As one can imagine, there are a whole host of unique stresses – in and outside the home – for parents of children with ASDs. That is why one of the best things that we can do for such parents is not to judge their homes, parenting and children too quickly. Don’t assume unruliness always equates to parental deficiency.
Mostly, don’t be afraid to reach out, encourage a parent or help a child with autism like the Chili’s waitress who recently inspired us all by “fixing” a broken hamburger for a little girl with autism who was upset that it was cut in half.
For parents of children with ASDs, my greatest encouragement is not to give up. There’s hope with treatments, including behavioral, occupational and speech therapy.
For example, Autism Speaks reported on a study in the journal Pediatrics in which scientists at the Center for Autism and Related Disorders examined 535 children, ages 8-17, diagnosed with autism and with severe language delays at age 4. The researchers found that most of these children went on to acquire language skills. Forty-seven percent became fluent speakers, and 70 percent spoke in simple phrases.
Remember most of all that there’s nothing better for any child’s heart and mind than good ol’ unconditional love, encouragement and parental presence. Such care reminds me of one of the managers in our KickStart Kids nonprofit foundation, Pamela Owens, who together with her husband, Arlyn, fight to balance their super-busy work-family schedules and give their best to their son with autism, Preston, and his sister, Allyson.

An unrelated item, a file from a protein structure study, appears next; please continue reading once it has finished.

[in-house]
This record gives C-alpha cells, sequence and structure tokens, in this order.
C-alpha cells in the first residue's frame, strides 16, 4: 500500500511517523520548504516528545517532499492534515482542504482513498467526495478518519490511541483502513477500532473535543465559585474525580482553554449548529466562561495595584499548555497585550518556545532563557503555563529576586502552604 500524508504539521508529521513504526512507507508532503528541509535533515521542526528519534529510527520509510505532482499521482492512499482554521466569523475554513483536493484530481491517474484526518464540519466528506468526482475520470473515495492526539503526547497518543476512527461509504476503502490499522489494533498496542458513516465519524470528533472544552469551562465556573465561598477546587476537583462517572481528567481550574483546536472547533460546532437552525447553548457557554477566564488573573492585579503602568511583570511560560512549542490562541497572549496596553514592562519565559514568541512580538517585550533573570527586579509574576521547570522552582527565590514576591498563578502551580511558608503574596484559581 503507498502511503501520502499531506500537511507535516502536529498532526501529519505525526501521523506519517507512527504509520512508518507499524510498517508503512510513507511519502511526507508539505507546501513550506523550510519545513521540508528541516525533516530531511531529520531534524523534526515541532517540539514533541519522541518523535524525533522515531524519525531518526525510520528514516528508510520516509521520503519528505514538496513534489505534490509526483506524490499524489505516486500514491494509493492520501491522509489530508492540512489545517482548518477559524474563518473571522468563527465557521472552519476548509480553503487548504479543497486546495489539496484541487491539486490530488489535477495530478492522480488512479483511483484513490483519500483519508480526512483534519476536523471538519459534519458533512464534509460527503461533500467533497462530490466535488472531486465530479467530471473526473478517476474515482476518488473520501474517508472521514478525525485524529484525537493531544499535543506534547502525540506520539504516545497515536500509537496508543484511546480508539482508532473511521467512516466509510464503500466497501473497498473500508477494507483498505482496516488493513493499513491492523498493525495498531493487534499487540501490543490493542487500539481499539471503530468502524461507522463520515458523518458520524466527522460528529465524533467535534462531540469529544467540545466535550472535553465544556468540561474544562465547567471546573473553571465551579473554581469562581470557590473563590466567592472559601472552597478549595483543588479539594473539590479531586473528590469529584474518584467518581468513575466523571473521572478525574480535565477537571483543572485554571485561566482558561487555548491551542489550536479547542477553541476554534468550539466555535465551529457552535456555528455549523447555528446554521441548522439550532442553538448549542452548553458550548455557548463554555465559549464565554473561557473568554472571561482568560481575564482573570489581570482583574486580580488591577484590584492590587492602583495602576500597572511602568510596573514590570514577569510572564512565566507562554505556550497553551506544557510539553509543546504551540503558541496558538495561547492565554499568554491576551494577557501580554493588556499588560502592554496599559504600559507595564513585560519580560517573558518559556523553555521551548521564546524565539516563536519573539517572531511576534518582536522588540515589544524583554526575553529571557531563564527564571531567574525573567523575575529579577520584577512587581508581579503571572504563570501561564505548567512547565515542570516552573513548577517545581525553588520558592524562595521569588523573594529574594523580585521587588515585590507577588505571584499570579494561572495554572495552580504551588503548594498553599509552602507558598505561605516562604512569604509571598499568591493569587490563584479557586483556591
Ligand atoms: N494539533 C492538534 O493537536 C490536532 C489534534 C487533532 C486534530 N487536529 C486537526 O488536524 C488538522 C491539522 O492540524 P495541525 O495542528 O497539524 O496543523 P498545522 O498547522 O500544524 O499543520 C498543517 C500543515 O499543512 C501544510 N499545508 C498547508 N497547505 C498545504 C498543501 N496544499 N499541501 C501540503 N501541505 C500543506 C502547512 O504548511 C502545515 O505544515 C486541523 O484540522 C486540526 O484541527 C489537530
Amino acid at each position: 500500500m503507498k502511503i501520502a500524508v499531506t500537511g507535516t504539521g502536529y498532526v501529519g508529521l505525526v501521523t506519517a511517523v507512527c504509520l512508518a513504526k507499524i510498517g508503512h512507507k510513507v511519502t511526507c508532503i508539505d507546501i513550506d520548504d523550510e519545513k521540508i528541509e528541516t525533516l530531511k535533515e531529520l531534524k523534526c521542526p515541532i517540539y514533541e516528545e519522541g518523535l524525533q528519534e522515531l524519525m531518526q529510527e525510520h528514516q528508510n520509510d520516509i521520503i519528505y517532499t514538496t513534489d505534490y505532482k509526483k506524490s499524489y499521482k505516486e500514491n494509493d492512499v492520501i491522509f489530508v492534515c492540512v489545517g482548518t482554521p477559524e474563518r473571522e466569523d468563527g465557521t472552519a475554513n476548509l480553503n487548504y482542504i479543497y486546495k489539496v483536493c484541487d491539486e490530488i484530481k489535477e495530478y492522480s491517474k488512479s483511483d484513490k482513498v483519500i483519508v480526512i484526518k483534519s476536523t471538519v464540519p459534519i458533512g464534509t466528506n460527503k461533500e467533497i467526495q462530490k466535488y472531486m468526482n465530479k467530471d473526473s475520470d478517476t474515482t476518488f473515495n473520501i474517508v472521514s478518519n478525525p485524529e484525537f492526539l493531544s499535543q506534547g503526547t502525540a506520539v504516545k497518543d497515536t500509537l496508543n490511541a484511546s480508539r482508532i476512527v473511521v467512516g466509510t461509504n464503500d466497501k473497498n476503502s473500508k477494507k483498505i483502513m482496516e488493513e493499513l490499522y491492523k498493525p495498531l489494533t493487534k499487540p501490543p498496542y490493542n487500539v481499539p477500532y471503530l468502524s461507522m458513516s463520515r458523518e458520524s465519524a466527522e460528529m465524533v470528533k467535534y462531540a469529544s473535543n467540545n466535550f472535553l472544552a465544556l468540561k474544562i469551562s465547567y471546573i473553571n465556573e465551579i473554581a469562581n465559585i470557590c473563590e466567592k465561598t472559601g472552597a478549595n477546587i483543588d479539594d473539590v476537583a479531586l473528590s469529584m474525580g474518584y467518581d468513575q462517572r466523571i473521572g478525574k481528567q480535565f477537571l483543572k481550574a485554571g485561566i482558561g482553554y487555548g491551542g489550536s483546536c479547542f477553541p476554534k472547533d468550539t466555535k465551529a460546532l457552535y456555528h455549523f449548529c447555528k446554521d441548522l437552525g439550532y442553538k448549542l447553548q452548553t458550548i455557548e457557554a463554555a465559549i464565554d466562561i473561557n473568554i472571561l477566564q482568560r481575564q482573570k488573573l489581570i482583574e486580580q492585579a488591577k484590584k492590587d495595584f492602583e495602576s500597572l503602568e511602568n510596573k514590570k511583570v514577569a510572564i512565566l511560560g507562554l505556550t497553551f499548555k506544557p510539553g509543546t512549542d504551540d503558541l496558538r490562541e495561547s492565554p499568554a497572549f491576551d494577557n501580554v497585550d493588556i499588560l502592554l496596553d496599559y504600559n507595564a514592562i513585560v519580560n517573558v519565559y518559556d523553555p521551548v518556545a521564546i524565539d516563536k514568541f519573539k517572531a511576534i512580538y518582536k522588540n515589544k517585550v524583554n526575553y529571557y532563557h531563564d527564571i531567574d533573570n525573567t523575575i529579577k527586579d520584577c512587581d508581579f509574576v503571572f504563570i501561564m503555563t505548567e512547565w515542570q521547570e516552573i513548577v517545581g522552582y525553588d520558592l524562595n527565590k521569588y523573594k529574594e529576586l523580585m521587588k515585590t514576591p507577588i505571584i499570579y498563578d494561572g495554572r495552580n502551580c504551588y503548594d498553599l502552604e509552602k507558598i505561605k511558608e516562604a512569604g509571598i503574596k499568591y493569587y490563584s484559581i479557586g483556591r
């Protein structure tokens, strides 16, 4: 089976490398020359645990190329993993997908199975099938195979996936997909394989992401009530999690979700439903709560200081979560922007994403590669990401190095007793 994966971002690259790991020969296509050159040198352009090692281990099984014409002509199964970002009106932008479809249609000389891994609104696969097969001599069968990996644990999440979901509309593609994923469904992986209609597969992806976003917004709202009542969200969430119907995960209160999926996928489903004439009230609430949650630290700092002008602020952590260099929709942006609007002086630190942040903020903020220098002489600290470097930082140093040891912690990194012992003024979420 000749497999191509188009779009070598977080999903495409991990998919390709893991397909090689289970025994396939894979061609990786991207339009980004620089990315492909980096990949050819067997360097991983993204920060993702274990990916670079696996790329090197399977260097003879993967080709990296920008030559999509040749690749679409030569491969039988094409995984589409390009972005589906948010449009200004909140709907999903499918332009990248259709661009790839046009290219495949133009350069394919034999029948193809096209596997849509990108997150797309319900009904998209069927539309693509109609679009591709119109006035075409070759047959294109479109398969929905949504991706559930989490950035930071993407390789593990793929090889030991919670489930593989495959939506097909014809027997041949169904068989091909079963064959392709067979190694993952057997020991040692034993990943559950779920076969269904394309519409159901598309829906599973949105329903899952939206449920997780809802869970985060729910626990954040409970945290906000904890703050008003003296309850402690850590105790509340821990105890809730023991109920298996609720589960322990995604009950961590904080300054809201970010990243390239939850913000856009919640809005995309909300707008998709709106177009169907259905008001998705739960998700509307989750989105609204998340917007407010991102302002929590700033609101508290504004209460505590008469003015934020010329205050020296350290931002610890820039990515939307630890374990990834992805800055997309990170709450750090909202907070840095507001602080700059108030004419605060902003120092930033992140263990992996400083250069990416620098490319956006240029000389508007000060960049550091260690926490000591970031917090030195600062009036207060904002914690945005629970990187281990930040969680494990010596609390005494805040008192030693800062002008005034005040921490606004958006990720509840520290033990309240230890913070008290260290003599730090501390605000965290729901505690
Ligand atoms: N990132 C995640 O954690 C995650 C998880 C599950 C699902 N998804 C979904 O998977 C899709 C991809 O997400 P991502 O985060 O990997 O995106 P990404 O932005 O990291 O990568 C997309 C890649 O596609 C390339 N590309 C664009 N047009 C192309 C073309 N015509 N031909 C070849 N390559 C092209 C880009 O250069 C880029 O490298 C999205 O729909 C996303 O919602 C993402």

Recently, Pam wrote an honest and insightful article about their ASD journey on Austin Moms Blog.
She said, “The solution for me has been to be still.”
In short, in all the busyness of life, Pam is putting her family first, and that includes being there for her son – to be present for his journey, to look daily into his eyes and connect, to listen to him though he doesn’t speak full sentences, to help him to realize that hugging and snuggling are safe and to remind him daily that he is uniquely created and gifted by God.
As I wrote in January, which is National Birth Defects Prevention Month, we ought to love and cherish all of our children, no matter what their strengths or disabilities are. Indeed, who’s to say that their disabilities won’t turn out to be their greatest strengths? (Consider again the global impact that Nick Vujicic, who has no arms and no legs, is having with the success of his organization, Life Without Limbs.)
Temple Grandin – a professor at Colorado State University, a best-selling author and an autism activist – was diagnosed with autism in 1952 at age 5. In 2010, she was listed in the Time 100 list of the most influential people in the world, in the “Heroes” category.
Perhaps one of Dr. Grandin’s greatest teachings is the one with the fewest words – a reminder we and our children all need: “I am different, not less.”
Write to Chuck Norris with your questions about health and fitness. Follow Chuck Norris through his official social media sites, on Twitter @chucknorris and Facebook’s “Official Chuck Norris Page.” He blogs at ChuckNorrisNews.blogspot.com.